Structure and Protein-Protein Interactions of Ice Nucleation Proteins Drive Their Activity

Susan Hartmann, MeiLee Ling, Lasse Sander Andersen Dreyer, Assaf Zipori, Kai Finster, Sarah Grawe, Lasse Z. Jensen, Stella Borck, Naama Reicher, Dennis Niedermeier, Nykola C. Jones, Søren Vrønning Hoffmann, Heike Wex, Yinon Rudich, Thomas Boesen, Tina Santl-Temkiv

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Microbially-produced ice nucleating proteins (INpro) are unique molecular structures with the highest known catalytic efficiency for ice formation. Airborne microorganisms utilize these proteins to enhance their survival by reducing their atmospheric residence times. INpro also have critical environmental effects including impacts on the atmospheric water cycle, through their role in cloud and precipitation formation, as well as frost damage on crops. INpro are ubiquitously present in the atmosphere where they are emitted from diverse terrestrial and marine environments. Even though bacterial genes encoding INpro have been discovered and sequenced decades ago, the details of how the INpro molecular structure and oligomerization foster their unique ice-nucleation activity remain elusive. Using machine-learning based software AlphaFold 2 and trRosetta, we obtained and analysed the first ab initio structural models of full length and truncated versions of bacterial INpro. The modeling revealed a novel beta-helix structure of the INpro central repeat domain responsible for ice nucleation activity. This domain consists of repeated stacks of two beta strands connected by two sharp turns. One beta-strand is decorated with a TxT amino acid sequence motif and the other strand has an SxL[T/I] motif. The core formed between the stacked beta helix-pairs is unusually polar and very distinct from previous INpro models. Using synchrotron radiation circular dichroism, we validated the β-strand content of the central repeat domain in the model. Combining the structural model with functional studies of purified recombinant INpro, electron microscopy and modeling, we further demonstrate that the formation of dimers and higher-order oligomers is key to INpro activity. Using computational docking of the new INpro model based on rigid-body algorithms we could reproduce a previously proposed homodimer structure of the INpro CRD with an interface along a highly conserved tyrosine ladder and show that the dimer model agrees with our functional data. The parallel dimer structure creates a surface where the TxT motif of one monomer aligns with the SxL[T/I] motif of the other monomer widening the surface that interacts with water molecules and therefore enhancing the ice nucleation activity. This work presents a major advance in understanding the molecular foundation for bacterial ice-nucleation activity.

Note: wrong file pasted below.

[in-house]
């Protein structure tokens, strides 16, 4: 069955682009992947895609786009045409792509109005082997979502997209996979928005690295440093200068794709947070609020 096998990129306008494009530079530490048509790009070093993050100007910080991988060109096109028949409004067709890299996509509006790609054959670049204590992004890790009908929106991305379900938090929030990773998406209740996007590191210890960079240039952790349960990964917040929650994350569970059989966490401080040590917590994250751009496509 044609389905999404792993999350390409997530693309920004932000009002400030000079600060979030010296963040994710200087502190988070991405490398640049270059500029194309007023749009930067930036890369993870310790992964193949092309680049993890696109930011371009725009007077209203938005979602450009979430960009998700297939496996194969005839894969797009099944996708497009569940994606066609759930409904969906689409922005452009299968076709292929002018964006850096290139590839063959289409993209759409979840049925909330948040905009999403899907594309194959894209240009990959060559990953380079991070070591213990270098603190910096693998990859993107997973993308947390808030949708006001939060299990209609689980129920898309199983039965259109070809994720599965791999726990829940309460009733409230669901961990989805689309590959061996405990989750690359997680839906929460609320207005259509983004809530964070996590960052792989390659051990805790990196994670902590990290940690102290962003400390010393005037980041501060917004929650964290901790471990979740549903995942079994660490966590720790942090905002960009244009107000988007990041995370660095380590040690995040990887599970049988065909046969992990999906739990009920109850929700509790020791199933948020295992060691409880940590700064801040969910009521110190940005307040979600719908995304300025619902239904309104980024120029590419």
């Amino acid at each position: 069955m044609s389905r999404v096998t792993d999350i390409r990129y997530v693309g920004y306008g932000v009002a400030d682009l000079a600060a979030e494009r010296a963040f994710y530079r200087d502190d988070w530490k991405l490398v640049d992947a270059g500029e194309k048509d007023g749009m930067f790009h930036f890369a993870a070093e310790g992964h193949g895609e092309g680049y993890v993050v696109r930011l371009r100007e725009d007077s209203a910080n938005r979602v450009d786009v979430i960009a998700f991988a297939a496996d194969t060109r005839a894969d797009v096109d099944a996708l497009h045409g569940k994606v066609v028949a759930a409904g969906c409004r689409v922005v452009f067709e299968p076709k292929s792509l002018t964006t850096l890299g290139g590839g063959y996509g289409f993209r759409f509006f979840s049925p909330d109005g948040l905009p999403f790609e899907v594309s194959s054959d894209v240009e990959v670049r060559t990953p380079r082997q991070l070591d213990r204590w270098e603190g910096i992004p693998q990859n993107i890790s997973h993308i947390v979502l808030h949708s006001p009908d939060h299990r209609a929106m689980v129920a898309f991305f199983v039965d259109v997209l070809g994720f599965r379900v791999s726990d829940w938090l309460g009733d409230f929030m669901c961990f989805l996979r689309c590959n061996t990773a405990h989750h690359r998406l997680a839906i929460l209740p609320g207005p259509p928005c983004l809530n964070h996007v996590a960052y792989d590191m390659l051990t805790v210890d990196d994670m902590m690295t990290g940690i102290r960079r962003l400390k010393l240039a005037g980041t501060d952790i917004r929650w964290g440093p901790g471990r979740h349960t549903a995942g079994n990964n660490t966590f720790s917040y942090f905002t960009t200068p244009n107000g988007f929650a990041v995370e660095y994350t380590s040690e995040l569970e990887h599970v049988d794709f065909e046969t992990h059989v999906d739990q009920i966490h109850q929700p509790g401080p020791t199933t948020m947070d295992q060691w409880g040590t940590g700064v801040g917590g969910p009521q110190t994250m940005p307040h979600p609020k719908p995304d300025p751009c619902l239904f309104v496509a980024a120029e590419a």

TidsskriftFrontiers in Microbiology
StatusUdgivet - 17 jun. 2022


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